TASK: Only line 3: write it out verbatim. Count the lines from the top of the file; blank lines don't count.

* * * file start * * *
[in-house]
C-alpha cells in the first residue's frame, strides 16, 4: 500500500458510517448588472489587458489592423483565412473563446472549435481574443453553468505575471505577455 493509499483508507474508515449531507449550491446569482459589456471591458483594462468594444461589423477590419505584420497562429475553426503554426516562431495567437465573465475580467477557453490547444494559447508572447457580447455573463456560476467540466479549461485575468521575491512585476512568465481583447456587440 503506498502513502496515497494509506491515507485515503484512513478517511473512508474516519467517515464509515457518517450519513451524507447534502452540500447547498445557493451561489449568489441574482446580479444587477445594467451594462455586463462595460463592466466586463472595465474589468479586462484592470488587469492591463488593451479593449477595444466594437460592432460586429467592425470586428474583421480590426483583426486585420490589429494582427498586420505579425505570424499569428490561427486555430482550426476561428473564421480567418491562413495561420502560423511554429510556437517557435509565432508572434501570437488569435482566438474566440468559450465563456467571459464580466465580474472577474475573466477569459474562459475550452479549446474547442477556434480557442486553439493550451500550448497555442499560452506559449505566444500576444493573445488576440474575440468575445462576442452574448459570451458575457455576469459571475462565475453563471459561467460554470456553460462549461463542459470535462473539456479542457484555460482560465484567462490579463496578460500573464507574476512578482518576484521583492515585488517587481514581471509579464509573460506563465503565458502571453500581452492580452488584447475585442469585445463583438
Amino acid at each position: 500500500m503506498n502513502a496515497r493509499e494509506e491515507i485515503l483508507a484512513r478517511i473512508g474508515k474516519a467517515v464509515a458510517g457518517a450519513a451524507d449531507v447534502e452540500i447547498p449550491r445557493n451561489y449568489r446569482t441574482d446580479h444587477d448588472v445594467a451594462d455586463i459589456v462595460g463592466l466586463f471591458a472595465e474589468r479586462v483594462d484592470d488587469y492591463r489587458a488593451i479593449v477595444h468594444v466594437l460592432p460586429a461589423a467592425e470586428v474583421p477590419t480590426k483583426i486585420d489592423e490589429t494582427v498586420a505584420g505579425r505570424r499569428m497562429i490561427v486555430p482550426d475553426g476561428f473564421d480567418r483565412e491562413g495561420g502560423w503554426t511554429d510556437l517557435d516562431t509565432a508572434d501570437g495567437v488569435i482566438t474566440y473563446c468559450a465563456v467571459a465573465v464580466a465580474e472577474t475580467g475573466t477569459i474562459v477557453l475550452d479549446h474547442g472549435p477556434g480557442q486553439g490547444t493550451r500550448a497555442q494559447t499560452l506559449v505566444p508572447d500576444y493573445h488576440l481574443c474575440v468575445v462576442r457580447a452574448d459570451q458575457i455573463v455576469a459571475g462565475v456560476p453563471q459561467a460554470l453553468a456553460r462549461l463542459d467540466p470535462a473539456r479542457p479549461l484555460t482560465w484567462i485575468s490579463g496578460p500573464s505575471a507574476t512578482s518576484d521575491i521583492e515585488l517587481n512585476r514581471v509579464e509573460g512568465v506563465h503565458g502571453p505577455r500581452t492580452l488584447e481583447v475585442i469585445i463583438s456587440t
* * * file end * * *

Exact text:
Amino acid at each position: 500500500m503506498n502513502a496515497r493509499e494509506e491515507i485515503l483508507a484512513r478517511i473512508g474508515k474516519a467517515v464509515a458510517g457518517a450519513a451524507d449531507v447534502e452540500i447547498p449550491r445557493n451561489y449568489r446569482t441574482d446580479h444587477d448588472v445594467a451594462d455586463i459589456v462595460g463592466l466586463f471591458a472595465e474589468r479586462v483594462d484592470d488587469y492591463r489587458a488593451i479593449v477595444h468594444v466594437l460592432p460586429a461589423a467592425e470586428v474583421p477590419t480590426k483583426i486585420d489592423e490589429t494582427v498586420a505584420g505579425r505570424r499569428m497562429i490561427v486555430p482550426d475553426g476561428f473564421d480567418r483565412e491562413g495561420g502560423w503554426t511554429d510556437l517557435d516562431t509565432a508572434d501570437g495567437v488569435i482566438t474566440y473563446c468559450a465563456v467571459a465573465v464580466a465580474e472577474t475580467g475573466t477569459i474562459v477557453l475550452d479549446h474547442g472549435p477556434g480557442q486553439g490547444t493550451r500550448a497555442q494559447t499560452l506559449v505566444p508572447d500576444y493573445h488576440l481574443c474575440v468575445v462576442r457580447a452574448d459570451q458575457i455573463v455576469a459571475g462565475v456560476p453563471q459561467a460554470l453553468a456553460r462549461l463542459d467540466p470535462a473539456r479542457p479549461l484555460t482560465w484567462i485575468s490579463g496578460p500573464s505575471a507574476t512578482s518576484d521575491i521583492e515585488l517587481n512585476r514581471v509579464e509573460g512568465v506563465h503565458g502571453p505577455r500581452t492580452l488584447e481583447v475585442i469585445i463583438s456587440t